Super Easy Colorful Effects in Photoshop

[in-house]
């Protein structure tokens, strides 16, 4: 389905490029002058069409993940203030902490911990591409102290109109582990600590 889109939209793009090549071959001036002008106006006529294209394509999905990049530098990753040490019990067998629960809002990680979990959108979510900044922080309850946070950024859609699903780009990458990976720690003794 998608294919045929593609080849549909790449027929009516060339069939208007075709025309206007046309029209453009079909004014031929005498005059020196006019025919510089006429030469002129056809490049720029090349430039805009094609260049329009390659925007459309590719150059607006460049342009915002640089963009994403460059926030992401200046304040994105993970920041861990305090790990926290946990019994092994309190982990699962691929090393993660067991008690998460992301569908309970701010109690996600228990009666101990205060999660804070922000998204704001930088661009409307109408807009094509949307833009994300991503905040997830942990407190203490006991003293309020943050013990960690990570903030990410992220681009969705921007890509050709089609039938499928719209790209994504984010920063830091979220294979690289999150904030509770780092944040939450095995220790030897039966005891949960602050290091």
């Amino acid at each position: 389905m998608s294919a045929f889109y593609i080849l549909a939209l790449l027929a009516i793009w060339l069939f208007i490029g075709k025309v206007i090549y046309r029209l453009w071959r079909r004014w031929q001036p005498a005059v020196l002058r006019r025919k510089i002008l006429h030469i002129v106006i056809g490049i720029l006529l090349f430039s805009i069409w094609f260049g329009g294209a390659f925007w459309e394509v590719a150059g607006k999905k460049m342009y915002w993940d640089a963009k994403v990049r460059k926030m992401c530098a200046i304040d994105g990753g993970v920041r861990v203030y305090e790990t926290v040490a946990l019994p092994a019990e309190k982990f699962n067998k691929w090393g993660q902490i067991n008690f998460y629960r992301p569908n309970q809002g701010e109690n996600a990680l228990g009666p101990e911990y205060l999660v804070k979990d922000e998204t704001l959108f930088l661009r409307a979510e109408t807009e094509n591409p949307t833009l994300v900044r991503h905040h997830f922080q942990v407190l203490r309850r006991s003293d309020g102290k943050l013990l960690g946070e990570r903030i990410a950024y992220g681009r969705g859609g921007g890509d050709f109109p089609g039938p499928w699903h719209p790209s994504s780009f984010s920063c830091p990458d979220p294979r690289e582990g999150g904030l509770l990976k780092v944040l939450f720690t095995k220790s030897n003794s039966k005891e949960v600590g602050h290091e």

A few weeks ago I posted artwork I created for a poster inspired by the Man of Steel movie. I used Pixelmator for that project and got quite a few comments and requests about how to achieve the same effect in Photoshop. As Photoshop doesn't have the awesome Vintage filters that Pixelmator now has, I tried emulating the effect using brushes which I will share with you today. So in this tutorial I will show you how to create a nice colorful background using Photoshop. The whole process is pretty simple and straightforward. One good requirement is to understand a little bit of Color Theory in order to create different color combinations. Step 1 Open Photoshop and create a new document. I am using 2880x1800 pixels. After that fill the background layer with black. Step 2 Create a new document and then with the Brush Tool (B) use a very soft brush and then paint some yellow brush spots. Step 3 Add another layer and then still with the Brush Tool, paint now a blue spot next to the yellow. Step 4 Add another layer and now paint a red spot. Use the image below for reference. Step 5 Select the 3 layers and group them. After that convert the group to Smart Objects, Layer>Smart Objects>Convert to Smart Objects. Then go to Edit>Transform>Warp. Deform the mesh in order to make the colors transitions less uniform. Step 6 Now resize the image a little bit, only in the height. Make sure the colors are blending well with the background, otherwise use the Eraser Tool (E) to smooth things out. Also go to Image>Adjustments>Levels. Boost the Black and White Inputs to increase the contrast. Step 7 Duplicate the layer with the colors and change its Blend Mode to Overlay. Step 8 Change the background color to a dark blue like the image below. Conclusion Add your logo and the image is done. There are lots of ways to achieve this effect, this for me is the easiest one, but it's up to you to come up with your own workflow. Remember the most important thing is to have fun. Download Photoshop file Download the Photoshop file used for this tutorial